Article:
New Zealand domestic news November 4, 2009

New Zealand bring back Plunket Shield

Cricinfo staff

New Zealand Cricket has gone back to its roots with the reintroduction of the Plunket Shield as the trophy for the men's first-class competition this summer. The shield was first introduced in 1906 and was replaced from 1974-75 by the Shell Trophy, which was itself succeeded by the State Championship in 2001-02.

But the loss of State Insurance as sponsors for 2009-10 has prompted a return to the Plunket Shield, which has been on display at the New Zealand Cricket Museum in Wellington. The NZC chief executive Justin Vaughan said he was excited at the prospect of dusting off the trophy.

"The Plunket Shield has a strong place in our cricket history," Vaughan said. "The reintroduction of the Plunket Shield allows us to acknowledge the traditions of the game and at the same time appropriately celebrate and promote our four-day first-class competition. For the first time in a decade we find ourselves in a different sponsorship environment - and this gives us the opportunity to restore real history and heritage back into our first-class competition through the Plunket Shield.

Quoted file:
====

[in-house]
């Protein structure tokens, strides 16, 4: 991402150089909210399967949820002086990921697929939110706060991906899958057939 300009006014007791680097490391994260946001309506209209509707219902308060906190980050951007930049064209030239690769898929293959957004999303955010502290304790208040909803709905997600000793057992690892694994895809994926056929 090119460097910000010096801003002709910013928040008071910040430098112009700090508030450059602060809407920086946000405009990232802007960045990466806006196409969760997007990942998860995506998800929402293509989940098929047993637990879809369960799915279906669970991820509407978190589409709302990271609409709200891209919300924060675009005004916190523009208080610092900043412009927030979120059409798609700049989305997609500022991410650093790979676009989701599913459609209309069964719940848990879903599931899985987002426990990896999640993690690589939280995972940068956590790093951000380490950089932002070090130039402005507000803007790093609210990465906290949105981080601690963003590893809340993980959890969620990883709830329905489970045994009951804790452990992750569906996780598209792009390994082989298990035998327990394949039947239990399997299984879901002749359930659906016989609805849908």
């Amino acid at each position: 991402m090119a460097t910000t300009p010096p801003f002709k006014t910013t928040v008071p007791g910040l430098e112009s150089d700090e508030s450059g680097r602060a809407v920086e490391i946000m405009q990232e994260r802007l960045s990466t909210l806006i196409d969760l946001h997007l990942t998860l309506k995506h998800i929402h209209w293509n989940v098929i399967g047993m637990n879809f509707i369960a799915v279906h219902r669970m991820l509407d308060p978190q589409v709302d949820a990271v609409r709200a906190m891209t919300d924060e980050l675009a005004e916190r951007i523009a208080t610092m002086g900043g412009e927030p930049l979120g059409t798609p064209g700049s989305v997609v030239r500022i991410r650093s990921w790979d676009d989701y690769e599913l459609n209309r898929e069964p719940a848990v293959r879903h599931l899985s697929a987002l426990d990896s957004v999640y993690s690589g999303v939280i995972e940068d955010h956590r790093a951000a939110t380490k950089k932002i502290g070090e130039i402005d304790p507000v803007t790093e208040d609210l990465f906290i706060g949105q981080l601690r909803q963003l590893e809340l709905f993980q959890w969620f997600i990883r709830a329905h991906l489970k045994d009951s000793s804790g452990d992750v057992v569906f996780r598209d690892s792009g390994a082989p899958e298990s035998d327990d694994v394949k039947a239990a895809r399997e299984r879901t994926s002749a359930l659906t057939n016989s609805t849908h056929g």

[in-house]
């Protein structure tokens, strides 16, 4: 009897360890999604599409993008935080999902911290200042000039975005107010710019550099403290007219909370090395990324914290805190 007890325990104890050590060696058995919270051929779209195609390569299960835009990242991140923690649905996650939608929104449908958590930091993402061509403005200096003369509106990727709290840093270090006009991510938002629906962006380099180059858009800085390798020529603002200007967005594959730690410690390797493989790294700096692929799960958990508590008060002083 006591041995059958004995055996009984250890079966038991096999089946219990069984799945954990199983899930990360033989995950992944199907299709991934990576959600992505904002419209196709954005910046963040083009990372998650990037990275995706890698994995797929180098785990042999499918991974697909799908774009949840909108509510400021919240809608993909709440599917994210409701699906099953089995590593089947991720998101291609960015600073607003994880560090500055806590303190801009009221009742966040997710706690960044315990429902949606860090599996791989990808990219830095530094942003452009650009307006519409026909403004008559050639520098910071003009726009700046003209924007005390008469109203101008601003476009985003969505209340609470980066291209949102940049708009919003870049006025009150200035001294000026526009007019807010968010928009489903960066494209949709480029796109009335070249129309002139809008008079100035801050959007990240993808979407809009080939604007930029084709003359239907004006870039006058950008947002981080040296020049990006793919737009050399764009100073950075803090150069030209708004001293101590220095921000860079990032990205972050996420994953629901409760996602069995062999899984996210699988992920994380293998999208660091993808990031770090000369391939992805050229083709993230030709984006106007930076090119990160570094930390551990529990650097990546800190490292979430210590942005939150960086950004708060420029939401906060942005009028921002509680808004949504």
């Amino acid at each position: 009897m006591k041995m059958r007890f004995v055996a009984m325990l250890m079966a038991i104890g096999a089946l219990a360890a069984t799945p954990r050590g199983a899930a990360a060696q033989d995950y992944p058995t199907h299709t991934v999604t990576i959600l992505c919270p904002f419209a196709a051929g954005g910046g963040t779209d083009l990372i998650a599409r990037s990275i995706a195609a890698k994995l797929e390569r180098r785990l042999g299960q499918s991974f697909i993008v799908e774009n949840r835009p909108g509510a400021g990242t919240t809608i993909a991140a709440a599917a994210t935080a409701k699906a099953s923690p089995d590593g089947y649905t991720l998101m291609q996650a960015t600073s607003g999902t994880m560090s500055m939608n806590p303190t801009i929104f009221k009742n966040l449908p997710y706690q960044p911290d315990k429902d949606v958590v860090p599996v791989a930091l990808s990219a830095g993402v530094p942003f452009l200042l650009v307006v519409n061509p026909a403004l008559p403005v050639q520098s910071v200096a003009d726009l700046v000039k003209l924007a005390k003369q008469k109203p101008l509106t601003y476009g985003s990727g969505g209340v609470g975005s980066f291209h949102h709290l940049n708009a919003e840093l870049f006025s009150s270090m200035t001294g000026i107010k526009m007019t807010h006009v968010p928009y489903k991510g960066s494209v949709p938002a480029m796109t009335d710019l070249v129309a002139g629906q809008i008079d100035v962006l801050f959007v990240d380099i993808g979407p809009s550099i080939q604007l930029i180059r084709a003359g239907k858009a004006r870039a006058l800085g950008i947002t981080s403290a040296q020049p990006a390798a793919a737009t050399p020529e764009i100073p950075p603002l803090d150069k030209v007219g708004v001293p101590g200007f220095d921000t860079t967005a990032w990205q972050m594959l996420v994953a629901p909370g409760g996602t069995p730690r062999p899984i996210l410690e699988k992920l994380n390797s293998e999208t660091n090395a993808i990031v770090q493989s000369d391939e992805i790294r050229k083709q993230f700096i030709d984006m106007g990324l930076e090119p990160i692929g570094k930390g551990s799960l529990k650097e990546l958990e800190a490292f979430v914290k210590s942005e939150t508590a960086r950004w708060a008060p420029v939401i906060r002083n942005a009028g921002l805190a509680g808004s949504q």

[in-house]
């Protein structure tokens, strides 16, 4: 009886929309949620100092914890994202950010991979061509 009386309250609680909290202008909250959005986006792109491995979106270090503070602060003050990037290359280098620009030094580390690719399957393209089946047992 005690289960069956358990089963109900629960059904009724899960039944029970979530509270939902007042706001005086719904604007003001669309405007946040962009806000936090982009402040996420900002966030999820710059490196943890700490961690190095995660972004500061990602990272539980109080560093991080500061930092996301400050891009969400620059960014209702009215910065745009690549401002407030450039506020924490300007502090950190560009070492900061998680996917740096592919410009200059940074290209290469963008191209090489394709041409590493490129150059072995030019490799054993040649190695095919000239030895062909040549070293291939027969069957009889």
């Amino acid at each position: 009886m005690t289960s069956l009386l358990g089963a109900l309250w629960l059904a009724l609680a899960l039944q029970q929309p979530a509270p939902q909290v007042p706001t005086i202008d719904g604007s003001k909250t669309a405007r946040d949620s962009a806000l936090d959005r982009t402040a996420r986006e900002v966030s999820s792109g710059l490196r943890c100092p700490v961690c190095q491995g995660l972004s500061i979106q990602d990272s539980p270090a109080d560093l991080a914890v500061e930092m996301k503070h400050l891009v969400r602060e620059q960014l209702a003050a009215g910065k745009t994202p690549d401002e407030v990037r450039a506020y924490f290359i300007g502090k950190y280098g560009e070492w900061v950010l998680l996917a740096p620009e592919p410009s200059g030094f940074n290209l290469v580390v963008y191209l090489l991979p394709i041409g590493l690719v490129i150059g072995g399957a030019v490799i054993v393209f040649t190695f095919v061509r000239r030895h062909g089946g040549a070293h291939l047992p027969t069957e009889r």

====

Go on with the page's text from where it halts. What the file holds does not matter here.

"The Plunket Shield has been the historical foundation of domestic cricket in New Zealand for over a century - and New Zealand Cricket is committed to retain the Plunket Shield for our four-day first-class competition into the future. The naming rights for this competition are not for sale. We look forward to some great performances in the four-day competition and we hope cricket enthusiasts will get out and strongly support the reintroduction of the Plunket Shield."

The shield was last won in 1974-75 by an Otago side captained by Glenn Turner. He said it was pleasing to see the prize back up for grabs 35 years later.

"The Plunket Shield was our only first-class competition at that time," Turner said. "There was no one-day game, and just five rounds of three-day matches, so the competition was intense. The Shield was a real symbol of inter-provincial rivalry. The four-day game remains the pinnacle of our domestic cricket, so it will be great to see it back as the focus of the competition."

The season kicks off next week with the first round of four-day games. The six teams play five rounds before Christmas and a further five rounds in February-March.

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